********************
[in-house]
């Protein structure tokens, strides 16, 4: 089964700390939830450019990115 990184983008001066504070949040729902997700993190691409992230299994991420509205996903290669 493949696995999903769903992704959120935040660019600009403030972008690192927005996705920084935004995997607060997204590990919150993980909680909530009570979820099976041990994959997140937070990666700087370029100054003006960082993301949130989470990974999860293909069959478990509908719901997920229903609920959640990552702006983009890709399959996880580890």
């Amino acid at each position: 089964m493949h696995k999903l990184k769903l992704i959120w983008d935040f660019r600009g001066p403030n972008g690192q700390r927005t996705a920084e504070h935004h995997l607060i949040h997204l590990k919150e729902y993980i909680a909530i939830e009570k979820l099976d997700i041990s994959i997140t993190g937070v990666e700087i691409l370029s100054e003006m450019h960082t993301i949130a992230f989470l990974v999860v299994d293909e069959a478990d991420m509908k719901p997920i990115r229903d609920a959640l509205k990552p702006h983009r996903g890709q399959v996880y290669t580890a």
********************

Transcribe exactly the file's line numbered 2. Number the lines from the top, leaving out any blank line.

């Protein structure tokens, strides 16, 4: 089964700390939830450019990115 990184983008001066504070949040729902997700993190691409992230299994991420509205996903290669 493949696995999903769903992704959120935040660019600009403030972008690192927005996705920084935004995997607060997204590990919150993980909680909530009570979820099976041990994959997140937070990666700087370029100054003006960082993301949130989470990974999860293909069959478990509908719901997920229903609920959640990552702006983009890709399959996880580890």